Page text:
In this article on What is WebAssembly (Wasm), I will describe WebAsembly and its features.
WebAssembly, often abbreviated as Wasm, is an open standard and binary instruction format designed for safe and efficient execution on web browsers. It is a low-level, stack-based virtual machine that serves as a compilation target for high-level programming languages, enabling near-native performance for web applications.
Key features and concepts of WebAssembly
- Universal Binary Format: WebAssembly provides a binary format that can be executed on a wide range of platforms, including web browsers but also outside the web environment. It’s not tied to a specific programming language or platform.
- Efficiency: Wasm is designed to be efficient both in terms of execution speed and code size. This efficiency is crucial for web applications that require high performance.
- Safety: WebAssembly runs in a secure and sandboxed environment within the browser, ensuring that it cannot directly access system resources or perform unsafe operations. This provides a level of security that is essential for executing code from untrusted sources, such as the web.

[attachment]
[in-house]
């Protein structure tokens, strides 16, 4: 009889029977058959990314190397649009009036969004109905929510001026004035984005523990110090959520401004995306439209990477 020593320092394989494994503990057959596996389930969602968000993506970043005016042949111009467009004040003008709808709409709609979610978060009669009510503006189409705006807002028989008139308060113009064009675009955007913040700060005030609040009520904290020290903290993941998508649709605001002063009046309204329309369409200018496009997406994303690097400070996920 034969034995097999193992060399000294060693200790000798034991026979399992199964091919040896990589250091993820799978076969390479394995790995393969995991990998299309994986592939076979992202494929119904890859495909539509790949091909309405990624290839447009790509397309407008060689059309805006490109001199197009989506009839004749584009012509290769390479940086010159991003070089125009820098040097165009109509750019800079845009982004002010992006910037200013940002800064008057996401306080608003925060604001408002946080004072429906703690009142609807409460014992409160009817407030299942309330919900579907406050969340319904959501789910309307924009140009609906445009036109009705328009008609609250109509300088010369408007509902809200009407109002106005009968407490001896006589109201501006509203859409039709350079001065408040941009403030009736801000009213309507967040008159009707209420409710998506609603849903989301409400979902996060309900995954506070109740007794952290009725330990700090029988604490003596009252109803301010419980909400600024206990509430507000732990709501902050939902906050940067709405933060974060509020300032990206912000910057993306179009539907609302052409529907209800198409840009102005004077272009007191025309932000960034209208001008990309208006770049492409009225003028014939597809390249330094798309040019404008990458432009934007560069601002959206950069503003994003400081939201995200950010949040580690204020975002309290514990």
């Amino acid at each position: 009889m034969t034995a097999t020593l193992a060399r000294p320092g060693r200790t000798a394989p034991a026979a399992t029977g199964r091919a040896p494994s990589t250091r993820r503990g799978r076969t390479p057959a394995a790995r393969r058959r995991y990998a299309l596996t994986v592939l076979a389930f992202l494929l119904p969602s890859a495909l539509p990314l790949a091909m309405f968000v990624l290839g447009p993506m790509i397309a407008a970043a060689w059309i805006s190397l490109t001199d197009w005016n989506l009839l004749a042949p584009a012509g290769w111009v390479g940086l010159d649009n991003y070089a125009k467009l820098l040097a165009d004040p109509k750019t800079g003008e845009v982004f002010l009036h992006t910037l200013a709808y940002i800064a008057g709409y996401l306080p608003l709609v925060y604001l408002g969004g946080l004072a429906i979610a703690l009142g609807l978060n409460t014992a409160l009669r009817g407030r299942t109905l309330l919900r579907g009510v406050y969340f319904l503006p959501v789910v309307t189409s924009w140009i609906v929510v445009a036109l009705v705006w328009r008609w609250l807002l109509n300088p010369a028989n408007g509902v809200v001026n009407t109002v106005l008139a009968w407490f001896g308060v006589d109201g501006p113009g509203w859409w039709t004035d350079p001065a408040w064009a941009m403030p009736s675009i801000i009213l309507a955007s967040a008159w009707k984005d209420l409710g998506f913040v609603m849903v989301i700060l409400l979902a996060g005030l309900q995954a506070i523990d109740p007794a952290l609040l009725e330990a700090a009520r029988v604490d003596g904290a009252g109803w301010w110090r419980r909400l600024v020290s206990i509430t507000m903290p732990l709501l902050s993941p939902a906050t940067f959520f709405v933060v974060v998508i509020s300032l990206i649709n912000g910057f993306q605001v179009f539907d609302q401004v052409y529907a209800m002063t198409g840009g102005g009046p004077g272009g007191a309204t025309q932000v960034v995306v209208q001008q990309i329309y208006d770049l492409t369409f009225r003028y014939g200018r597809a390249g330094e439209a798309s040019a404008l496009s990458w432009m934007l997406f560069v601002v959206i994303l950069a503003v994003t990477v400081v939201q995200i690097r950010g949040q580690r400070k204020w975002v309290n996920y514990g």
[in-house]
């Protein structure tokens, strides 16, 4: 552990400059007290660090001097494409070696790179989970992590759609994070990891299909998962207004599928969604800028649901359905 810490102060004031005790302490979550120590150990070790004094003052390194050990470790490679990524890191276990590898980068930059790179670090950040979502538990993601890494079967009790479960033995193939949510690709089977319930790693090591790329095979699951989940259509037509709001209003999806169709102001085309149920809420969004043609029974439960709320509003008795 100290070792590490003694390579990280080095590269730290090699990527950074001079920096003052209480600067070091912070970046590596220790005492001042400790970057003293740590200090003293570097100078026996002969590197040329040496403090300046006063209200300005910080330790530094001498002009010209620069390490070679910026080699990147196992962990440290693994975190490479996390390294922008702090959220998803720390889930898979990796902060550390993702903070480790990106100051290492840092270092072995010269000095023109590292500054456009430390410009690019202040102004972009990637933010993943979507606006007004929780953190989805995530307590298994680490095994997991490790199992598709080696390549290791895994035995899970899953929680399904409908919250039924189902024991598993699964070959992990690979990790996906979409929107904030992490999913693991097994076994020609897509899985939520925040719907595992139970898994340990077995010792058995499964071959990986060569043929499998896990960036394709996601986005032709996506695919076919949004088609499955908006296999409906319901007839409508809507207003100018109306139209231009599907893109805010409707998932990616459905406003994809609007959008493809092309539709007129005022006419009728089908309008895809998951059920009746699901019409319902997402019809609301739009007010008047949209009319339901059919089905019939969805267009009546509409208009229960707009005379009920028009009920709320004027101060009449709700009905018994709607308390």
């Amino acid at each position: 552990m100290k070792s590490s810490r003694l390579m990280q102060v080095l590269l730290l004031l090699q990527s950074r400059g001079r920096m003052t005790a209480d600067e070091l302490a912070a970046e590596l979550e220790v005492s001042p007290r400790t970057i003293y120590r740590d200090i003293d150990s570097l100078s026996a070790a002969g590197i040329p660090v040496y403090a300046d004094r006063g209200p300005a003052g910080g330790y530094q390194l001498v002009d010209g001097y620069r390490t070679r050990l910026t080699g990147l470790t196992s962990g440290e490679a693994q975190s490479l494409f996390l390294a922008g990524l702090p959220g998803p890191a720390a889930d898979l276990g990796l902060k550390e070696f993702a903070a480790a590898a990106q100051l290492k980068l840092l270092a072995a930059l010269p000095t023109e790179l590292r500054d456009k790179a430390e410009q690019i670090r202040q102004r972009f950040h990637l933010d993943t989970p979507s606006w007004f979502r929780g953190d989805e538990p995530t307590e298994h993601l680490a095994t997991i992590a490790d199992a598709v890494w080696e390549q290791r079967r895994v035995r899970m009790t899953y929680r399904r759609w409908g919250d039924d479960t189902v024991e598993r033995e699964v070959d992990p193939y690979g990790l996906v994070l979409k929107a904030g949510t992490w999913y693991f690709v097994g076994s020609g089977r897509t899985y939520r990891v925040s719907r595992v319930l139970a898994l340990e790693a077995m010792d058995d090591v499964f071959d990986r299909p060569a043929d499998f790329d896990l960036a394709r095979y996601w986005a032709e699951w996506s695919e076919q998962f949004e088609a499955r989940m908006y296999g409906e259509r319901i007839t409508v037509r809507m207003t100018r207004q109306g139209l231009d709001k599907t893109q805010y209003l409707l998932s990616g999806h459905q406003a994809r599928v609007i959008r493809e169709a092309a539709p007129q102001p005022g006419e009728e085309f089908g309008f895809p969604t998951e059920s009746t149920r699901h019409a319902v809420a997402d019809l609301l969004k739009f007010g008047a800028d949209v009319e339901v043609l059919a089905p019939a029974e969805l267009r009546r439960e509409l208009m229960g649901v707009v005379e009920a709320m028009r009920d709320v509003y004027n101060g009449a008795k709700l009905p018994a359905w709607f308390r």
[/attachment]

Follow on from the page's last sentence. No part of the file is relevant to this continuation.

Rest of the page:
- Cross-Browser Compatibility: WebAssembly is supported by all major web browsers, including Chrome, Firefox, Safari, and Edge, making it a truly cross-browser technology.
- Language Agnostic: While it can be generated from various programming languages (like C, C++, Rust, and AssemblyScript), WebAssembly itself is language-agnostic. This means you can use your preferred language and compile it to Wasm for web execution.
- Use Cases: WebAssembly has a wide range of use cases, including running video games, scientific simulations, media codecs, virtual reality applications, and more with near-native performance directly within web browsers.
- Development Tools: There are various development tools and compilers available for generating WebAssembly code. For example, Emscripten is a popular toolchain for compiling C/C++ code to Wasm.
- Dot Net Framework
- Power Bi
- Scratch 3.0